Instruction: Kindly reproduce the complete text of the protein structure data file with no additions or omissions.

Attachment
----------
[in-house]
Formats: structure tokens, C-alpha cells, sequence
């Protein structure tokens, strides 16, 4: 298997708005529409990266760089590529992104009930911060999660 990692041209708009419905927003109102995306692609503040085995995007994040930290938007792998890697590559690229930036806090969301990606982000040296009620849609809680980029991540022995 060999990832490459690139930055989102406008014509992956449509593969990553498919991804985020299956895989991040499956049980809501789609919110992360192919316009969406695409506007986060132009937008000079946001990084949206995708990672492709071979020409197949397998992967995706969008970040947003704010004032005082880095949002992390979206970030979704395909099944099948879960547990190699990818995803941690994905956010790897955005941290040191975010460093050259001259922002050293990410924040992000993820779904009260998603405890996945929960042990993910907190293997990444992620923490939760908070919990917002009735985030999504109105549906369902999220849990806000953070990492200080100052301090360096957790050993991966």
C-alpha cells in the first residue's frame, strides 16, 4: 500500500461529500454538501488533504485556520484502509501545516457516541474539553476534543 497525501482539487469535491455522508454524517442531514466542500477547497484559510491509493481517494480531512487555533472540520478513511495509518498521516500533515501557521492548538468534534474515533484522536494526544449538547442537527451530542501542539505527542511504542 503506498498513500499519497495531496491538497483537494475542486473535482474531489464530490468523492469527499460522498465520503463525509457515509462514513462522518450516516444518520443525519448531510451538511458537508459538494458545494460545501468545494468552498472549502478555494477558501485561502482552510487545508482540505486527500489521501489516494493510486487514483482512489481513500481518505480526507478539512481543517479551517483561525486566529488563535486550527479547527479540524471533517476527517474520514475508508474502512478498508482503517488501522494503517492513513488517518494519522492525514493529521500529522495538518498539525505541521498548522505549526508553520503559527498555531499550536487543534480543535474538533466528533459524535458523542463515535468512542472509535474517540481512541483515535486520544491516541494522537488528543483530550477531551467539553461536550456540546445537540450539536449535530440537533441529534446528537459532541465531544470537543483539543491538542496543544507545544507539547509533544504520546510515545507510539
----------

[in-house]
Formats: structure tokens, C-alpha cells, sequence
């Protein structure tokens, strides 16, 4: 298997708005529409990266760089590529992104009930911060999660 990692041209708009419905927003109102995306692609503040085995995007994040930290938007792998890697590559690229930036806090969301990606982000040296009620849609809680980029991540022995 060999990832490459690139930055989102406008014509992956449509593969990553498919991804985020299956895989991040499956049980809501789609919110992360192919316009969406695409506007986060132009937008000079946001990084949206995708990672492709071979020409197949397998992967995706969008970040947003704010004032005082880095949002992390979206970030979704395909099944099948879960547990190699990818995803941690994905956010790897955005941290040191975010460093050259001259922002050293990410924040992000993820779904009260998603405890996945929960042990993910907190293997990444992620923490939760908070919990917002009735985030999504109105549906369902999220849990806000953070990492200080100052301090360096957790050993991966």
C-alpha cells in the first residue's frame, strides 16, 4: 500500500461529500454538501488533504485556520484502509501545516457516541474539553476534543 497525501482539487469535491455522508454524517442531514466542500477547497484559510491509493481517494480531512487555533472540520478513511495509518498521516500533515501557521492548538468534534474515533484522536494526544449538547442537527451530542501542539505527542511504542 503506498498513500499519497495531496491538497483537494475542486473535482474531489464530490468523492469527499460522498465520503463525509457515509462514513462522518450516516444518520443525519448531510451538511458537508459538494458545494460545501468545494468552498472549502478555494477558501485561502482552510487545508482540505486527500489521501489516494493510486487514483482512489481513500481518505480526507478539512481543517479551517483561525486566529488563535486550527479547527479540524471533517476527517474520514475508508474502512478498508482503517488501522494503517492513513488517518494519522492525514493529521500529522495538518498539525505541521498548522505549526508553520503559527498555531499550536487543534480543535474538533466528533459524535458523542463515535468512542472509535474517540481512541483515535486520544491516541494522537488528543483530550477531551467539553461536550456540546445537540450539536449535530440537533441529534446528537459532541465531544470537543483539543491538542496543544507545544507539547509533544504520546510515545507510539